Press Release

Northrop Grumman Teams With NASA and University Partners to Test Airborne Hyperspectral Imager

By SpaceRef Editor
June 13, 2008
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Northrop Grumman Corporation, NASA’s Ames Research Center and several university science partners recently completed a flyover of the Santa Margarita Ecological Reserve (SMER), collecting valuable test data that will enable scientists to obtain a close-up view of environmental changes and support critical decision-making efforts.

In an airborne program that leverages its expertise building the first hyperspectral imager in space, the company’s Space Technology sector designed an affordable, commercial off the shelf imager, the Hyperspectral Airborne Tactical Instrument (HATI). Along with an instrument supplied by NASA’s Ames Research Center, HATI was integrated onto a Piper Navajo aircraft to fly over the 4,344-acre SMER, a research field station of San Diego State University (SDSU).

“The HATI airborne demonstration shows our ability to collect and exploit high quality hyperspectral imagery, leveraging low-cost commercial hardware that we ultimately will use in our space systems,” said Mark Folkman, director of civil sensor systems for Northrop Grumman Space Technology. “It will also allow for a cross-comparison with NASA’s technology and provide an innovative approach to monitoring environmental change.”

Northrop Grumman was chosen as an industry partner in NASA’s Innovative Partnership Program to apply the technology used in its space-based hyperspectral imager to small satellite technology for cost-effective hyperspectral remote-sensing of the environment. NASA Ames is the principal investigator and Northrop Grumman is co-investigator.

In addition to SDSU, other universities participating in a ground measurement campaign in conjunction with the airborne test include the University of California at Irvine and the University of California at San Diego, Scripps Institute. Northrop Grumman has awarded the universities $100,000 in grants for their participation.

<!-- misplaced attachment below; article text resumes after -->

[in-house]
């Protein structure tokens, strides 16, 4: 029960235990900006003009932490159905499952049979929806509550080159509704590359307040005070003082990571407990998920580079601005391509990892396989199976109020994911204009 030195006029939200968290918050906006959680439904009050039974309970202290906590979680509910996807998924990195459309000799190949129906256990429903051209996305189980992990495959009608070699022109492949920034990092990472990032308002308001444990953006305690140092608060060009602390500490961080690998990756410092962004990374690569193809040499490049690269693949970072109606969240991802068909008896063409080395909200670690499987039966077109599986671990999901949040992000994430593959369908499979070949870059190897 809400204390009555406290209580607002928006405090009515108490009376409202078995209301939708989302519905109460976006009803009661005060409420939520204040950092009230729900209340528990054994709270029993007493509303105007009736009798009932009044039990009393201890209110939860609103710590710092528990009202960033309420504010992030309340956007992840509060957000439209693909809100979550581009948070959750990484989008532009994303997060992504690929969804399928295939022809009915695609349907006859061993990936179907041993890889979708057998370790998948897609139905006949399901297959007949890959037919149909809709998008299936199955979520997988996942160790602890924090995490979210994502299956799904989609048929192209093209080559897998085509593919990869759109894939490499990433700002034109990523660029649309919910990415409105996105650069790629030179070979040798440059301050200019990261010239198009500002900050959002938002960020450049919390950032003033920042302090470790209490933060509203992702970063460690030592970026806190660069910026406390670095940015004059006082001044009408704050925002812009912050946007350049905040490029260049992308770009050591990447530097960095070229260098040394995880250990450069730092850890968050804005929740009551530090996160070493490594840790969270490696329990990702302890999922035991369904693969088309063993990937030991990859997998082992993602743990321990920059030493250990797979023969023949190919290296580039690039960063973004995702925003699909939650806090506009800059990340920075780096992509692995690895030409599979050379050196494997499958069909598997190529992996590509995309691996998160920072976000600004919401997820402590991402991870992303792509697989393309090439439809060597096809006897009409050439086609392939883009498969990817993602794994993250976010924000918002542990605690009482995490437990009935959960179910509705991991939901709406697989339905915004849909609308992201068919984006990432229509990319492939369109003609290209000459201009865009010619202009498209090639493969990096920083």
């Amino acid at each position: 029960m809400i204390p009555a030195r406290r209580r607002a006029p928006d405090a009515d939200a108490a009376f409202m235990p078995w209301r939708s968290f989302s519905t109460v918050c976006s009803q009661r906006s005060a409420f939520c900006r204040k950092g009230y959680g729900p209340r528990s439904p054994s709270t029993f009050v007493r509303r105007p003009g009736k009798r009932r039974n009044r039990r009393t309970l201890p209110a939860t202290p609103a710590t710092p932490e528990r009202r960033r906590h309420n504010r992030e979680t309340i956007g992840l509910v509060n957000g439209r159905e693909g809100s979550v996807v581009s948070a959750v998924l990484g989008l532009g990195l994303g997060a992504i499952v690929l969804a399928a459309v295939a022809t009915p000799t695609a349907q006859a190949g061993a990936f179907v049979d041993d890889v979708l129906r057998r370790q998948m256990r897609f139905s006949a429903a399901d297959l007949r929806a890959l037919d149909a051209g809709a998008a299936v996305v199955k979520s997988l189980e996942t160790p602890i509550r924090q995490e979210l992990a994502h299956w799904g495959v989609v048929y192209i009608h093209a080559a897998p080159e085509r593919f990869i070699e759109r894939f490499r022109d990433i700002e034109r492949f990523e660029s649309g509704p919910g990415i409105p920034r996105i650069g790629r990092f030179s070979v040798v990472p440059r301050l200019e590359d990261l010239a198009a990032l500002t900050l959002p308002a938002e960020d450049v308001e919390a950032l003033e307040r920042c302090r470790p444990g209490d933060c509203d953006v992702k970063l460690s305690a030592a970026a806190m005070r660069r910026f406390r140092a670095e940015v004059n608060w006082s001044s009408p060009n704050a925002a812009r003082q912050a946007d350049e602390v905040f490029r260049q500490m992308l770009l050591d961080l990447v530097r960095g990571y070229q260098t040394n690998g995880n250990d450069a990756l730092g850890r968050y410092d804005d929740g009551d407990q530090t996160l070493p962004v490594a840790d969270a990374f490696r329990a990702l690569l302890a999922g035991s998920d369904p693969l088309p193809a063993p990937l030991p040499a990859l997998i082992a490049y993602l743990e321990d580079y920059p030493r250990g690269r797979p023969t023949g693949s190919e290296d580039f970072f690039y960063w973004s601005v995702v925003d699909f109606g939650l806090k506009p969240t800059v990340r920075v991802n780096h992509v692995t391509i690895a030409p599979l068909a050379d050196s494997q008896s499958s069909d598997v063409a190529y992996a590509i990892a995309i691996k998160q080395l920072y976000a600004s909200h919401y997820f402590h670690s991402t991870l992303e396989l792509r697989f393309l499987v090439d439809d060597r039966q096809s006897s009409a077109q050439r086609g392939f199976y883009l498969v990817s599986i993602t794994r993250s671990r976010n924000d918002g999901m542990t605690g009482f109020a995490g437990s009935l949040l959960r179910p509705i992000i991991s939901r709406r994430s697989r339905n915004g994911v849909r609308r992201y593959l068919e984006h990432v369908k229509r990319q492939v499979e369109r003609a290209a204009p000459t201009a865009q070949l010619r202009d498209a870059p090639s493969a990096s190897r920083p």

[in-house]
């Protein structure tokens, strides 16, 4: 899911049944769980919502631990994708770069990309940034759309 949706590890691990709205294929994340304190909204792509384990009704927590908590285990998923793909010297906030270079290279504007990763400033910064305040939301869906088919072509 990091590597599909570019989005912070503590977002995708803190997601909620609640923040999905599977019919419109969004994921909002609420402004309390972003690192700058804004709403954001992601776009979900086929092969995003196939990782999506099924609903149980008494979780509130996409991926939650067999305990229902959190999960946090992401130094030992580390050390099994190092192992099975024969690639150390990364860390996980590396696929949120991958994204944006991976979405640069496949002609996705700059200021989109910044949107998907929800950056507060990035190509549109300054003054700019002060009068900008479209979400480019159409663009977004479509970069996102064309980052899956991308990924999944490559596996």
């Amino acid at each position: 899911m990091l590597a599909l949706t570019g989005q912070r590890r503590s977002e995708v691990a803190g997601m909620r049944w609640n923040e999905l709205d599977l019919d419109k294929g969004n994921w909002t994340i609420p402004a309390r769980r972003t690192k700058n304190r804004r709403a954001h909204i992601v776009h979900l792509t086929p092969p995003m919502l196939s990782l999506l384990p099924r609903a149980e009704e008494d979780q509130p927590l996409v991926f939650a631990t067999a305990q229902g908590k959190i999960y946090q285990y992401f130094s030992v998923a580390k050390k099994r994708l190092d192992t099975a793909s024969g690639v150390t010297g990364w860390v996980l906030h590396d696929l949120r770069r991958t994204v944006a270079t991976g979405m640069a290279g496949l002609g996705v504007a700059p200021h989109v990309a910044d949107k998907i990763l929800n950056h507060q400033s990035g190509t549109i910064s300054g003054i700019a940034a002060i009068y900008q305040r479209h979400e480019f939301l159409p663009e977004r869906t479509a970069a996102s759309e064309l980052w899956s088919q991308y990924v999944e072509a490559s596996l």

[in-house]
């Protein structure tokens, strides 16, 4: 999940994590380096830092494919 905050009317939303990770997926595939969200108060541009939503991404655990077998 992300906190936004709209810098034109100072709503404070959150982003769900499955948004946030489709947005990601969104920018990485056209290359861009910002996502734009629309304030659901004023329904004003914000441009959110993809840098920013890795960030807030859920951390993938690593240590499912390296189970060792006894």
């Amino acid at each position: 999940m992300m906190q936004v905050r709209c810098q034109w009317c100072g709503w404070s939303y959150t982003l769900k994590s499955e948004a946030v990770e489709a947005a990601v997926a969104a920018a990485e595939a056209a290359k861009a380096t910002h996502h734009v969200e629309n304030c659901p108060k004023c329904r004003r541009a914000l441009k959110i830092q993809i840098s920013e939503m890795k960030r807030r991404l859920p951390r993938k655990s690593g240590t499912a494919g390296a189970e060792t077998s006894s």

Data taken by the hyperspectral imagers will be merged with ground observation data taken on the reserve to study and map burn scars, vegetation regeneration, soil erosion, invasive species and habitats. In addition, the data will be used for land management and agricultural crop discrimination as well as other important applications. The merged data will deliver a system of systems approach to understanding environmental change that will better support decision-makers. A ground truth capability, which is used to calibrate and validate the hyperspectral images, will also be fielded.

“By further developing the technology we pioneered in our space-based Hyperion hyperspectral imager, we are able to provide a low-cost solution to more effectively track environmental change and better support decision-makers in their mitigation efforts,” said Leo Andreoli, director of environmental systems for Northrop Grumman Space Technology. “This unique partnership with NASA and local universities is part of our commitment to the science community to use our resources for the important work of preserving and protecting the environment.”

HATI sees the land in hundreds of narrow spectral bands, measuring reflected light from 0.4 microns in the visible light range through 1 micron in the near infrared. Since HATI flies closer to the earth than its sibling Hyperion, it achieves a higher resolution–two meters at an altitude of approximately 7,000 feet. That compares to 30 meters for the space-based instrument.

HATI is an extension of the highly successful Northrop Grumman-built Hyperion instrument, flying aboard NASA’s Earth Observing-1 satellite. Hyperion has been on orbit for 7.5 years, supporting the science community and demonstrating the utility of spectral imaging for ocean, coastal, geologic and other applications. The instrument also has coastal and littoral applications and can be used to measure algae growth and carbon uptake of the oceans. HATI could be used to supplement and support the existing Landsat program and function as a potential pathfinder for future Landsat missions. About Northrop Grumman

Northrop Grumman Corporation is a global defense and technology company headquartered in Los Angeles, CA whose 120,000 employees provide innovative systems, products, and solutions in information and services, electronics, aerospace and shipbuilding to government and commercial customers worldwide.

SpaceRef staff editor.